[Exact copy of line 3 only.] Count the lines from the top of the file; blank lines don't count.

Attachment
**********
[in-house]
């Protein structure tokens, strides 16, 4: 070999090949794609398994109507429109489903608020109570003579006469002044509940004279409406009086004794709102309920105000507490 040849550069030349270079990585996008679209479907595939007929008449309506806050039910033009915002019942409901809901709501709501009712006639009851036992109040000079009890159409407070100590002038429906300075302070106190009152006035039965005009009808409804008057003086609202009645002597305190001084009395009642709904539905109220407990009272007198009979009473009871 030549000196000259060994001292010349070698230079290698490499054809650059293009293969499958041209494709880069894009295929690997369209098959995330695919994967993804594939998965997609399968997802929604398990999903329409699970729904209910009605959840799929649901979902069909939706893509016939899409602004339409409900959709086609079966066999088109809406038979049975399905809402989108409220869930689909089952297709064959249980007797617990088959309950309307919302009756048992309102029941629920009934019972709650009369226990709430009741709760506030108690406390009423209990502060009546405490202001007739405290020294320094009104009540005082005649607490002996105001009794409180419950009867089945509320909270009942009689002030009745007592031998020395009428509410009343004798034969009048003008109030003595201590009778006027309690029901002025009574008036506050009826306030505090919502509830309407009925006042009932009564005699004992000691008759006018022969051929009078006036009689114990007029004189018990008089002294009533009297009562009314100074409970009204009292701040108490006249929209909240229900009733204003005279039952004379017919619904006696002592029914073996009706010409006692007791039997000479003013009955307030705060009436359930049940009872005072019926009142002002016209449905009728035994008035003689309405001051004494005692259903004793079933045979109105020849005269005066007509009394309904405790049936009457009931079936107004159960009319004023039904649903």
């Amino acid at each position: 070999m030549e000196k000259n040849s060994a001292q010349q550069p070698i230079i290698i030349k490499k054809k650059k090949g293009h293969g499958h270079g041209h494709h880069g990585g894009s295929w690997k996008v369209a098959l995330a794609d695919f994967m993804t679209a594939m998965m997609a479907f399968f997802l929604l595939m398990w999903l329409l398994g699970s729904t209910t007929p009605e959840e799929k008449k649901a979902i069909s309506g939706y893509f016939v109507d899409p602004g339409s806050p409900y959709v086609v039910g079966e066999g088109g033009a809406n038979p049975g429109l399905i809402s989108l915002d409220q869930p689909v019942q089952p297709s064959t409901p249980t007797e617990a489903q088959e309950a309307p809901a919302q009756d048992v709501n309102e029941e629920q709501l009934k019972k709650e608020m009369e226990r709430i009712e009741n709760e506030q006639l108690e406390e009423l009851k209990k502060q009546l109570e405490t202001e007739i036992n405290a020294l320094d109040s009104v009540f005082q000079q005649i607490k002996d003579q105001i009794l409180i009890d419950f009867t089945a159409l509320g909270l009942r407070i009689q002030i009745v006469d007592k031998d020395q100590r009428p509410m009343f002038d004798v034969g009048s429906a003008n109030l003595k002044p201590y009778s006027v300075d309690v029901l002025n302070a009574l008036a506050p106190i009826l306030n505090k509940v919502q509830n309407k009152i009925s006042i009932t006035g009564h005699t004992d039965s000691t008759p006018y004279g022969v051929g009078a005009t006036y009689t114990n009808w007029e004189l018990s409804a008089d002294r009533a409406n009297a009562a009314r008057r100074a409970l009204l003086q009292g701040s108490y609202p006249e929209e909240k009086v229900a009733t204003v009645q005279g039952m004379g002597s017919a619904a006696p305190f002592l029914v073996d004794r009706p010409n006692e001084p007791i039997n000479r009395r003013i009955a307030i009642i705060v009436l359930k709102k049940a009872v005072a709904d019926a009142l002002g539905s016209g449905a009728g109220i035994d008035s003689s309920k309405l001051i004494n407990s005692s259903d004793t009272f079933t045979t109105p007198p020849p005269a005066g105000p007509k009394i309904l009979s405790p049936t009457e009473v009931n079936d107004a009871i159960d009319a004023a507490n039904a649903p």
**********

């Amino acid at each position: 070999m030549e000196k000259n040849s060994a001292q010349q550069p070698i230079i290698i030349k490499k054809k650059k090949g293009h293969g499958h270079g041209h494709h880069g990585g894009s295929w690997k996008v369209a098959l995330a794609d695919f994967m993804t679209a594939m998965m997609a479907f399968f997802l929604l595939m398990w999903l329409l398994g699970s729904t209910t007929p009605e959840e799929k008449k649901a979902i069909s309506g939706y893509f016939v109507d899409p602004g339409s806050p409900y959709v086609v039910g079966e066999g088109g033009a809406n038979p049975g429109l399905i809402s989108l915002d409220q869930p689909v019942q089952p297709s064959t409901p249980t007797e617990a489903q088959e309950a309307p809901a919302q009756d048992v709501n309102e029941e629920q709501l009934k019972k709650e608020m009369e226990r709430i009712e009741n709760e506030q006639l108690e406390e009423l009851k209990k502060q009546l109570e405490t202001e007739i036992n405290a020294l320094d109040s009104v009540f005082q000079q005649i607490k002996d003579q105001i009794l409180i009890d419950f009867t089945a159409l509320g909270l009942r407070i009689q002030i009745v006469d007592k031998d020395q100590r009428p509410m009343f002038d004798v034969g009048s429906a003008n109030l003595k002044p201590y009778s006027v300075d309690v029901l002025n302070a009574l008036a506050p106190i009826l306030n505090k509940v919502q509830n309407k009152i009925s006042i009932t006035g009564h005699t004992d039965s000691t008759p006018y004279g022969v051929g009078a005009t006036y009689t114990n009808w007029e004189l018990s409804a008089d002294r009533a409406n009297a009562a009314r008057r100074a409970l009204l003086q009292g701040s108490y609202p006249e929209e909240k009086v229900a009733t204003v009645q005279g039952m004379g002597s017919a619904a006696p305190f002592l029914v073996d004794r009706p010409n006692e001084p007791i039997n000479r009395r003013i009955a307030i009642i705060v009436l359930k709102k049940a009872v005072a709904d019926a009142l002002g539905s016209g449905a009728g109220i035994d008035s003689s309920k309405l001051i004494n407990s005692s259903d004793t009272f079933t045979t109105p007198p020849p005269a005066g105000p007509k009394i309904l009979s405790p049936t009457e009473v009931n079936d107004a009871i159960d009319a004023a507490n039904a649903p």